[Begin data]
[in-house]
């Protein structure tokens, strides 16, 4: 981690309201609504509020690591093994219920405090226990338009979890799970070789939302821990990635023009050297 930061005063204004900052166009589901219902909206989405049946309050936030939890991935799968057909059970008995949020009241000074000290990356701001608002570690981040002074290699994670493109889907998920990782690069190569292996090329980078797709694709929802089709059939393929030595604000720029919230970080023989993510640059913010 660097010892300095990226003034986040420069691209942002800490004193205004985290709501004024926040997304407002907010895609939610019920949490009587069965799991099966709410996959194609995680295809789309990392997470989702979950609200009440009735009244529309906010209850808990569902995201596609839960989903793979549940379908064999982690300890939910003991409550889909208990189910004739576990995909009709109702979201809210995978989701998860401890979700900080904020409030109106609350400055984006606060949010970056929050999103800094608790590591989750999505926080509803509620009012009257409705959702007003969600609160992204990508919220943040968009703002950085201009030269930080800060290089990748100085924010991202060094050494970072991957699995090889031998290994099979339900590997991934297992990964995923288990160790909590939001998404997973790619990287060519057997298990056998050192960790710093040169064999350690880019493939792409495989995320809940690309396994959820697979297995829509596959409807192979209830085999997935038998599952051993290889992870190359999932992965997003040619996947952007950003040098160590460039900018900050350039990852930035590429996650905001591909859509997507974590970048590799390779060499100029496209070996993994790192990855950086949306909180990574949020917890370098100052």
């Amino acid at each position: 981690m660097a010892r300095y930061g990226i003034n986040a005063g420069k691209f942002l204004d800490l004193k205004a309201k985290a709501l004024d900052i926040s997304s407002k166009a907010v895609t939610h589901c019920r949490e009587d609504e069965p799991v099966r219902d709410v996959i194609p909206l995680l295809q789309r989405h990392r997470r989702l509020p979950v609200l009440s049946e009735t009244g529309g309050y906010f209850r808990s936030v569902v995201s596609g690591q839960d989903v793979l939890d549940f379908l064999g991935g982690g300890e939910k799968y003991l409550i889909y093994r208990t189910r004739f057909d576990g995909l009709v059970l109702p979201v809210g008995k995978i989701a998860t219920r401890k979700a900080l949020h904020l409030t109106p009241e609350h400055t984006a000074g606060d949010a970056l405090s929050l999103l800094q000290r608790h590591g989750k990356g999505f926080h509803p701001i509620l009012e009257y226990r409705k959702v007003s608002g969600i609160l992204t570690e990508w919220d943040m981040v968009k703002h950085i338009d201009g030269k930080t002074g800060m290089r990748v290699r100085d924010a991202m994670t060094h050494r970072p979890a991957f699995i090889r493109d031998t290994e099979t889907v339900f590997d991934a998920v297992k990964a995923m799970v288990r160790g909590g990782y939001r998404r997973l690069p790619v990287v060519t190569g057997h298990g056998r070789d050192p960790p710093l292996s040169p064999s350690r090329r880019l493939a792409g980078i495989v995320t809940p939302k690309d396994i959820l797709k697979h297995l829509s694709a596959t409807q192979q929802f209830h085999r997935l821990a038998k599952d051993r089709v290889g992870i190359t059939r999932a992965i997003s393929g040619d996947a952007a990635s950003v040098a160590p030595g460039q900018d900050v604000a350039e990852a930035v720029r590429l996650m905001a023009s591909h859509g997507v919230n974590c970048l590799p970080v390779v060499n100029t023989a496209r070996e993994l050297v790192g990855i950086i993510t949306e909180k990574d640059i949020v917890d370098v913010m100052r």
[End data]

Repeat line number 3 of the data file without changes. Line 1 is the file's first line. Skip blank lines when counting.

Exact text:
């Amino acid at each position: 981690m660097a010892r300095y930061g990226i003034n986040a005063g420069k691209f942002l204004d800490l004193k205004a309201k985290a709501l004024d900052i926040s997304s407002k166009a907010v895609t939610h589901c019920r949490e009587d609504e069965p799991v099966r219902d709410v996959i194609p909206l995680l295809q789309r989405h990392r997470r989702l509020p979950v609200l009440s049946e009735t009244g529309g309050y906010f209850r808990s936030v569902v995201s596609g690591q839960d989903v793979l939890d549940f379908l064999g991935g982690g300890e939910k799968y003991l409550i889909y093994r208990t189910r004739f057909d576990g995909l009709v059970l109702p979201v809210g008995k995978i989701a998860t219920r401890k979700a900080l949020h904020l409030t109106p009241e609350h400055t984006a000074g606060d949010a970056l405090s929050l999103l800094q000290r608790h590591g989750k990356g999505f926080h509803p701001i509620l009012e009257y226990r409705k959702v007003s608002g969600i609160l992204t570690e990508w919220d943040m981040v968009k703002h950085i338009d201009g030269k930080t002074g800060m290089r990748v290699r100085d924010a991202m994670t060094h050494r970072p979890a991957f699995i090889r493109d031998t290994e099979t889907v339900f590997d991934a998920v297992k990964a995923m799970v288990r160790g909590g990782y939001r998404r997973l690069p790619v990287v060519t190569g057997h298990g056998r070789d050192p960790p710093l292996s040169p064999s350690r090329r880019l493939a792409g980078i495989v995320t809940p939302k690309d396994i959820l797709k697979h297995l829509s694709a596959t409807q192979q929802f209830h085999r997935l821990a038998k599952d051993r089709v290889g992870i190359t059939r999932a992965i997003s393929g040619d996947a952007a990635s950003v040098a160590p030595g460039q900018d900050v604000a350039e990852a930035v720029r590429l996650m905001a023009s591909h859509g997507v919230n974590c970048l590799p970080v390779v060499n100029t023989a496209r070996e993994l050297v790192g990855i950086i993510t949306e909180k990574d640059i949020v917890d370098v913010m100052r």